Are Junipers Bonsai Poisonous?

The coniferous Juniper flourishes in climates worldwide, including the northern Himalayas, allowing it to grow and become one of Earth’s highest tree lines. Nevertheless, this article will be exploring if juniper bonsai is poisonous or not. We will cover the berries and explore how they might affect humans and animals.

Are Junipers Bonsai Poisonous

Juniper (The Plant)

As our guide will undoubtedly cover, the Juniper is the tree that tends to appear in one’s mind when thinking of bonsai. But I’d like to cover some stuff for my improvement.

I’ve shared with readers in the past that I suffer from allergies; if you’re just now joining Bonsia Alchemist, I’ve had terrible allergies since birth, and they seem not to be getting any better; daily medication keeps me breathing. It honestly isn’t a big deal because I’ve known nothing else. If you want to read about an embarrassing allergic reaction, read my piece on poisonous Bougainvilleasous. According to Thomas Origen, I mention my allergies, famed horticulturist, author, and creator of the OPALS or Origen Plant Allergy Scale.

According to Origen and his scale, the male Juniper, which doesn’t grow seed pods, creates a great deal of pollen and thus rates ten out of ten on the Origen scale.

Interestingly, the female Juniper is rated one because there is no pollen being created. Yet another reason why the female sex is truly the superior sex. If you have allergies, while when working with Junipers, wear gloves, glasses, and a mask.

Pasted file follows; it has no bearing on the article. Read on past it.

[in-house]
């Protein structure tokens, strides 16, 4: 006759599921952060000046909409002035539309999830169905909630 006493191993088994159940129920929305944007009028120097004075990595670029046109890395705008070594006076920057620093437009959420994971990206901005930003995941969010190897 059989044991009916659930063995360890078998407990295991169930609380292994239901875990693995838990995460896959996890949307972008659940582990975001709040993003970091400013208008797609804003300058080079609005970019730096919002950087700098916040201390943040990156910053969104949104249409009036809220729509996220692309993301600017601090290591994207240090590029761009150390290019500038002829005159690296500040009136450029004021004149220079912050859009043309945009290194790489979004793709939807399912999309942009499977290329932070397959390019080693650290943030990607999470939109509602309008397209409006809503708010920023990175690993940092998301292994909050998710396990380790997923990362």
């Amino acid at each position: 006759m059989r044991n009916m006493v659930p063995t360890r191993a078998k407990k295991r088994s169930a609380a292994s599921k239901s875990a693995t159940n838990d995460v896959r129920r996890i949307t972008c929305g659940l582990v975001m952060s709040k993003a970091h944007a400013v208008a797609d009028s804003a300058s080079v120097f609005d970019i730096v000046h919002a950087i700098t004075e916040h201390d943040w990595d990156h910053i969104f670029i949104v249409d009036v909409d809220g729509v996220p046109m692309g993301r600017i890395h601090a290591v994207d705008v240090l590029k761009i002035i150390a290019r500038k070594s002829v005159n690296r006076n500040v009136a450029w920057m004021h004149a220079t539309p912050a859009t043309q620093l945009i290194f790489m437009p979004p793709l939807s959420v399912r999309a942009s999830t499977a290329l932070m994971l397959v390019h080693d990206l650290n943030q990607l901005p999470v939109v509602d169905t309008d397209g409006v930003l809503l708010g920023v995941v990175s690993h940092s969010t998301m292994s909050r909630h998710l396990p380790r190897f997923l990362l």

For me, the Juniper is “poisonous,” obviously only in the allergic reactionary poisonous manner. For others, simply scraping your arm against a juniper or breathing in the pollen is not going to affect you.

Juniper Seeds

Juniper berries are the female seed cones that specific juniper species produce.

Some survivalists tout the seed cones as nutritious and can be used for medicinal purposes.

We here at the Bonsi Alchemist are not medical experts. However, we recommend seeking medical treatment if you are experiencing bronchitis symptoms. People utilize Juniper as a pain ailment by inhaling the oils or applying them directly to the skin or cut. At the University of California Davis Safe and Poisons plants, the Juniper is given a rank of two; thus, it is toxic but to a minor degree.

Humans have been grinding up dried juniper berries for hundreds of years are using this as a spice, additive for color, and as a source of essential oils. Interestingly, utilization of the spice is recommended with game meat; the tangy pine of the berries helps elevate the gamey taste within the meet. It has been a few years, but the flavor profile makes so much sense in my head. Readers should note that if you eat many juniper berries, or perhaps just a small handful, you will likely experience stomach issues and diaries.

More than likely, this will not kill you; however, play it save. We recommend going to your local herb mart and trying some juniper seed or spice on a nice piece of meat or in a fresh cocktail mix. Readers might find it interesting to know that juniper seeds have antioxidant properties. In a 2017 publication of the Journal of Biomedicine & Pharmacotherapy, researchers found that the seed contains alpha-pinene, an antioxidant.